Kumaraka, aka: Kumāraka; 7 Definition(s)
Kumaraka means something in Hinduism, Sanskrit, Jainism, Prakrit, Buddhism, Pali. If you want to know the exact meaning, history, etymology or English translation of this term then check out the descriptions on this page. Add your comment or reference to a book if you want to contribute to this summary article.
Kumāraka (कुमारक).—A prominent serpent born in the Kauravya dynasty. It was burnt to death at the serpent yajña of King Janamejaya. (Ādi Parva, Chapter 57, Verse 13).(Source): archive.org: Puranic Encyclopaedia
Kumāraka (कुमारक).—The first offspring of Brahmā when he was engaged in thinking of creation devoid of śabda, sparśa, rūpa, rasa and gandha. Brahmā pondered over a form which would be neither male nor female but with colours. Then akṣara came out of ‘his neck; it was oṅkāra with one mātra, then two mātrākṣara, three akṣaras, then fourteenfaced deva and 14 Manus.*
- * Vāyu-purāṇa 26. 8-28.
The Purana (पुराण, purāṇas) refers to Sanskrit literature preserving ancient India’s vast cultural history, including historical legends, religious ceremonies, various arts and sciences. The eighteen mahapuranas total over 400,000 shlokas (metrical couplets) and date to at least several centuries BCE.
Itihasa (narrative history)
Kumāraka (कुमारक) is a name mentioned in the Mahābhārata (cf. I.52.12, I.57) and represents one of the many proper names used for people and places. Note: The Mahābhārata (mentioning Kumāraka) is a Sanskrit epic poem consisting of 100,000 ślokas (metrical verses) and is over 2000 years old.(Source): JatLand: List of Mahabharata people and places
Itihasa (इतिहास, itihāsa) refers to ‘epic history’ and represents a branch of Sanskrit literature which popularly includes 1) the eighteen major Puranas, 2) the Mahabharata and 3) the Ramayana. It is a branch of Vedic Hinduism categorised as smriti literature (‘that which is remembered’) as opposed to shruti literature (‘that which is transmitted verbally’).
General definition (in Jainism)
Kumāraka (कुमारक) is the name of a village visited by Mahāvīra during his fourth year of spiritual-exertion.—They left Puttakālaya and went to Kumāraka. There in a beautiful garden, Campaka, the Lord entered into meditation. The disciple ācārya of Pārśvanātha, Municandra, was staying with his disciples there at a shed of a potter named Kūpanātha. He had made a disciple the head monk and accepted the jinakalpa (conduct like Mahāvīra's).(Source): HereNow4u: Lord Śrī Mahāvīra
Jainism is an Indian religion of Dharma whose doctrine revolves around harmlessness (ahimsa) towards every living being. The two major branches (Digambara and Svetambara) of Jainism stimulate self-control (or, shramana, ‘self-reliance’) and spiritual development through a path of peace for the soul to progess to the ultimate goal.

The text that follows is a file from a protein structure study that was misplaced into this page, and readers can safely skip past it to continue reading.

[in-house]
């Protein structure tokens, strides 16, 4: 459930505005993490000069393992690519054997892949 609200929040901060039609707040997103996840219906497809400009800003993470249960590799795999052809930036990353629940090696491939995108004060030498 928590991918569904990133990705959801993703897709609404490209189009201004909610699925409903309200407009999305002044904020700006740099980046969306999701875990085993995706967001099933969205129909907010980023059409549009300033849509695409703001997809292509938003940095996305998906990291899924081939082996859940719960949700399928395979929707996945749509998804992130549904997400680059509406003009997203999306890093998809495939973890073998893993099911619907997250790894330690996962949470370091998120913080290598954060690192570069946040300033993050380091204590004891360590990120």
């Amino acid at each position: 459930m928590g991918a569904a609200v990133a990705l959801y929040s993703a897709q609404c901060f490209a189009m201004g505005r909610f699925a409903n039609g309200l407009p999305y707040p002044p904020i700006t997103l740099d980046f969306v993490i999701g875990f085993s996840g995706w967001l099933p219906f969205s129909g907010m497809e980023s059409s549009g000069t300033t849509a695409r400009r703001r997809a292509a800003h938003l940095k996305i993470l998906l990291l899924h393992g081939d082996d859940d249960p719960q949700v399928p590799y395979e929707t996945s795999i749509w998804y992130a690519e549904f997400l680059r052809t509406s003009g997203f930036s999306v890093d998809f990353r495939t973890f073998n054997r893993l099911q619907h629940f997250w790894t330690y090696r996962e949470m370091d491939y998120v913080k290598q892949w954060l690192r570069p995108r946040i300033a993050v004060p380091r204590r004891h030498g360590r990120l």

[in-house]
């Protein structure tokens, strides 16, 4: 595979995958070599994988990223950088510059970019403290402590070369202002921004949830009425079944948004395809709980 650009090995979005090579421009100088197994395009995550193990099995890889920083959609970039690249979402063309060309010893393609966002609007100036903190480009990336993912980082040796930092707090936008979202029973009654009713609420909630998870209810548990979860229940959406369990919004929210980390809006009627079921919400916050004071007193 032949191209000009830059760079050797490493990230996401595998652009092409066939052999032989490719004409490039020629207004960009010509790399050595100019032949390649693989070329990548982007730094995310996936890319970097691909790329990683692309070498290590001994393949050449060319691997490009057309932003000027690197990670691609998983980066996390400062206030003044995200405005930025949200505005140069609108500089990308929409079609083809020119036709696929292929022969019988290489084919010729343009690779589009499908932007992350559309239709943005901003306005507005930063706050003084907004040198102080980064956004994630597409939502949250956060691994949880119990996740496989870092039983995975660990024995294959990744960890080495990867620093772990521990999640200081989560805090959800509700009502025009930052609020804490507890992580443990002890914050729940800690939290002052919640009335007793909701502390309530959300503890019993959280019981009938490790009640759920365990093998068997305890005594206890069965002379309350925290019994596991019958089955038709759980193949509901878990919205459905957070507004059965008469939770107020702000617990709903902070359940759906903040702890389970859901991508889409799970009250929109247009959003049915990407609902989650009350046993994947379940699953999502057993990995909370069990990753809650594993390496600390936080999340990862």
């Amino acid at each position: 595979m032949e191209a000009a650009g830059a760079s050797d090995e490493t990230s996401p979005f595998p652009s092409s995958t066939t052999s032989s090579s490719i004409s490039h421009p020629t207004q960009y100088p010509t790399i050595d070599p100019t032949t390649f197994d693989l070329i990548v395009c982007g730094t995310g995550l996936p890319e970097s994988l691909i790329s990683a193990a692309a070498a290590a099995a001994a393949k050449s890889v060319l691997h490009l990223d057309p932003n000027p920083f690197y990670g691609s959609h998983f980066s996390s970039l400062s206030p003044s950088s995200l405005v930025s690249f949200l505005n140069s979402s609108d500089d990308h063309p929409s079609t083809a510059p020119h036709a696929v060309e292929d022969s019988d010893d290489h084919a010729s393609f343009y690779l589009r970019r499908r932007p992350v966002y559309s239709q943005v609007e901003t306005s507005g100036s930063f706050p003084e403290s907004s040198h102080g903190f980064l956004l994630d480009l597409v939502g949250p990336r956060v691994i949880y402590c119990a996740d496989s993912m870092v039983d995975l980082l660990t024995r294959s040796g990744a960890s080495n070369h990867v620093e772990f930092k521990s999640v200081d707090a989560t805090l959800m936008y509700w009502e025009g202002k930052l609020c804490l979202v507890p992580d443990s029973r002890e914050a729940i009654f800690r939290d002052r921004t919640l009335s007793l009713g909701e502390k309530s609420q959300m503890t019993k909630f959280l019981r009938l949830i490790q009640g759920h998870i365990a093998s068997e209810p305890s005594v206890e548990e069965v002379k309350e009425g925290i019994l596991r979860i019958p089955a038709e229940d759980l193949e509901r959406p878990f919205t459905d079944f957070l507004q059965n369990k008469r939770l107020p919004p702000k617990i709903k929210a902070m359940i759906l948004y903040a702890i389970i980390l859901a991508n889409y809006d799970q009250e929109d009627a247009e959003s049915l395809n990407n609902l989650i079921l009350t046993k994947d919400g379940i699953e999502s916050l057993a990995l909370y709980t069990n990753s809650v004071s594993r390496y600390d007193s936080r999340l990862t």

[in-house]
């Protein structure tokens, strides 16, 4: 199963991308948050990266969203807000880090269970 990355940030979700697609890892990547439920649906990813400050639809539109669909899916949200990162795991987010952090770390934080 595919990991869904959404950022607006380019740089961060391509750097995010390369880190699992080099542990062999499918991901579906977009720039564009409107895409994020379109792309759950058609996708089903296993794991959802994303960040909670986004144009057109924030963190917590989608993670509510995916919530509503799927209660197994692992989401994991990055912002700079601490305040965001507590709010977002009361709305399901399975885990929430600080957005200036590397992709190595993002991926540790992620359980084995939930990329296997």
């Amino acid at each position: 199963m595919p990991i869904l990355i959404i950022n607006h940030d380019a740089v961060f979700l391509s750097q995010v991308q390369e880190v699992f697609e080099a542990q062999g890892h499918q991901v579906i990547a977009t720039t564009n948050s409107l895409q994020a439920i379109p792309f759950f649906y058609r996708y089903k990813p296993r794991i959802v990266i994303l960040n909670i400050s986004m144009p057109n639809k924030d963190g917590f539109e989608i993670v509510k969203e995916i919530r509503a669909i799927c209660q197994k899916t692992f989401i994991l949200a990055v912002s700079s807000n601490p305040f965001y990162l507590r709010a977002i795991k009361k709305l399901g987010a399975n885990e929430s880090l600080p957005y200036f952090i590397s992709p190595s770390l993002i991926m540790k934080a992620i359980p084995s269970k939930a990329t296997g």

Languages of India and abroad
kumāraka : (m.) a boy; a youngster.(Source): BuddhaSasana: Concise Pali-English Dictionary
Kumāraka, 1. m. a young boy, a youngster, kumārakā vā kumāriyo boys and girls S. III, 190. 2. nt. °ṃ a childish thing A. III, 114.—f. °ikā a young girl, a virgin J. I, 290, 411; II, 180; IV, 219 (thulla°); VI, 64; DhA. III, 171.
—vāda speech like a young boy’s; S. II, 219. (Page 221)
Pali is the language of the Tipiṭaka, which is the sacred canon of Theravāda Buddhism and contains much of the Buddha’s speech. Closeley related to Sanskrit, both languages are used interchangeably between religions.
1) A child, a youth; नहि वो अस्त्यर्भको देवासो न कमारकः (nahi vo astyarbhako devāso na kamārakaḥ) Rv.8.3.1.
2) The pupil of the eye.
Derivable forms: kumārakaḥ (कुमारकः).(Source): DDSA: The practical Sanskrit-English dictionary
Sanskrit, also spelled संस्कृतम् (saṃskṛtam), is an ancient language of India commonly seen as the grandmother of the Indo-European language family. Closely allied with Prakrit and Pali, Sanskrit is more exhaustive in both grammar and terms and has the most extensive collection of literature in the world, greatly surpassing its sister-languages Greek and Latin.
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Search found 6 books and stories containing Kumaraka or Kumāraka. You can also click to the full overview containing English textual excerpts. Below are direct links for the most relevant articles:
Maha Prajnaparamita Sastra (by Gelongma Karma Migme Chödrön)
II. Obtaining the level of the Kumāraka < [Part 4 - Being born into the family of the Bodhisattvas, etc.]
Appendix 6 - Why the Buddha treated Devadatta as kheṭāśika (kheḷāsaka) < [Chapter XLI - The Eighteen Special Attributes of the Buddha]
Emptiness 11: Emptiness of dispersed dharmas (avakāraśūnyatā) < [Chapter XLVIII - The Eighteen Emptinesses]
The Mahabharata - First Book (by Krishna-Dwaipayana Vyasa)
List of Mahabharata people and places (by Laxman Burdak)
Satapatha Brahmana (by Julius Eggeling)
The Mahavamsa (by Wilhelm Geiger)
A Dictionary Of Chinese Buddhist Terms (by William Edward Soothill)